It is probably my longest drive out of Erbil and the first of its kind. An hour earlier I picked up my visa to the UK.
As I was behind the wheel, my entire mind was with the little treasure humbly sitting in the handbag on the empty seat next to me; like a notebook it has very minimal information, and sadly it includes an abhorrent close-up picture of me. It’s my passport?an Aussie passport with a British visa for a Kurdish girl living in Iraq. As confusing as this can get, I was just as confused about how I was feeling in those minutes and how I should be feeling.
Coincidently, the first song that came up on the radio on my trip back was something that I was hearing for the first time, and the chorus was exactly this: “Safar maka?” (meaning don’t travel). Just what I needed to cry!
The entire journey back–from Khanzad back to Erbil–I would realize that it’s reality. That’s it. It’s time to fly again, yet something inside me doesn’t want to leave this place.
I remember five years and one month ago when I first set foot in Erbil. I had a little wish list. I would drive through the streets and wish for the petrol in the plastic containers to be eliminated. ?When are we going to have a petrol station,” I would think to myself. As I was driving a little while back I saw a great petrol station that was well beyond my original wish. I gently smiled to myself.
I remember I wrote about how I wished for trees to be planted in the city. The smile grew wider as I saw the entire mid-section between both highways filled with a line of trees, and this goes for most of the new areas in Erbil.
And how can I forget the first article I ever wrote was about the miraculous driving. I titled it “Outrageous Road Rage.” I was infuriated, and I wished for safer and organized roads in Erbil. Today (let’s not exaggerate; driving is still not a delightful experience here?but?) at least there are speed cameras and the bumps on the roads are being removed. Of course the most prevalent change is that there are so many more women driving, whereas back then you could hand count them.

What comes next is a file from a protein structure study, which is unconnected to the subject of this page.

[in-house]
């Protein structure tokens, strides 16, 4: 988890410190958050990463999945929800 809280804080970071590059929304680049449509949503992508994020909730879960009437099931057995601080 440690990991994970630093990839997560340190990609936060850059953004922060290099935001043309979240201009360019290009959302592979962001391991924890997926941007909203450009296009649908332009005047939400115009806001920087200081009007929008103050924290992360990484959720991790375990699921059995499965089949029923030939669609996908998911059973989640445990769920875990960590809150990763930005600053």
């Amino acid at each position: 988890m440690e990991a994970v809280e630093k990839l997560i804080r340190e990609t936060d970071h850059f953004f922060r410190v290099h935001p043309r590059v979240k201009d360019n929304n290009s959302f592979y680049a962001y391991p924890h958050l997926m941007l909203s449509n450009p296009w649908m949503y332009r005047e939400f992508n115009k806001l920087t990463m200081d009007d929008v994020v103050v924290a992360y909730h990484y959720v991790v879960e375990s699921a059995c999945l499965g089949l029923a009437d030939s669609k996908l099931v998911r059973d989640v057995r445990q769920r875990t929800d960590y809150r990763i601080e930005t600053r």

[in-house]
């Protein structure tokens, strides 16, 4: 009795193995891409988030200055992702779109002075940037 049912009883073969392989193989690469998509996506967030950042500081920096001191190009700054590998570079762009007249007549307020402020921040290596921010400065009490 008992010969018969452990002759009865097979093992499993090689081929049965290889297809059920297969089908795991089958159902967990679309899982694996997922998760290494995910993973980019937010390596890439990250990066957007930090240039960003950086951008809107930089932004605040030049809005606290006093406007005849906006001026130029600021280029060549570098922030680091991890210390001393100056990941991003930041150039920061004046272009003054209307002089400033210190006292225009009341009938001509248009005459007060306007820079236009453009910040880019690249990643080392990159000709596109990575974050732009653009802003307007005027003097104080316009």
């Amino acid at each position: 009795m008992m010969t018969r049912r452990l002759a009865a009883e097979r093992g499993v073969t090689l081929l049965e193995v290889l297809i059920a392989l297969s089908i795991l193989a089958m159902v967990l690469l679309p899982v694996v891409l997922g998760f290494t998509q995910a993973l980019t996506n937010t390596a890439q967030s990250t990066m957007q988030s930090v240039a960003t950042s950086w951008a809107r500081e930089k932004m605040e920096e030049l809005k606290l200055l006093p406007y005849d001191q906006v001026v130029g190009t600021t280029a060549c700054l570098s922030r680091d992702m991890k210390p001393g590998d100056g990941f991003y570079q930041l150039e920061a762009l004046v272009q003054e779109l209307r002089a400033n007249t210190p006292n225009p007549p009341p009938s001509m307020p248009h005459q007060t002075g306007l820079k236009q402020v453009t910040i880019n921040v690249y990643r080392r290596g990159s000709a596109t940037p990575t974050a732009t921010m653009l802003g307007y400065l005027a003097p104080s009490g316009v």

At that time I wished to have someplace to indulge in shopping. But believe me, I never wished for five extra grand malls to open in five years.
On the drive back I pass through the beautiful buildings of Mali Khanda (the orphanage), and once again I smile. I recollect times when I complained about the conditions of the elderly people’s home and the orphanage. ?They live in appalling, heartbreaking conditions,” I wrote, wishing to see them live in better surroundings. Recently, the elderly people’s home moved to a stunning new building, and the happiest moments of my life in Erbil are the times when I am in Mali Xanda. The kids are in new houses filled with warmth and love.
I would observe how students studied and grumble over the antiqued education system; now as I leave a reformed curriculum is being implemented.
Some wishes came true, and the greater ones are still “pending.” You never know, once I am back I might check off the others too.
Meanwhile, unlike the lyrics of the song on the radio today that repeated “safar maka, dlm ale natbinmawa?” (don’t travel, my heart tells me I won’t see you again), in my head I sing “dlm ale atbinmawa” (my heart says I will see you again, Erbil!).
This was part of the Memoirs column for last week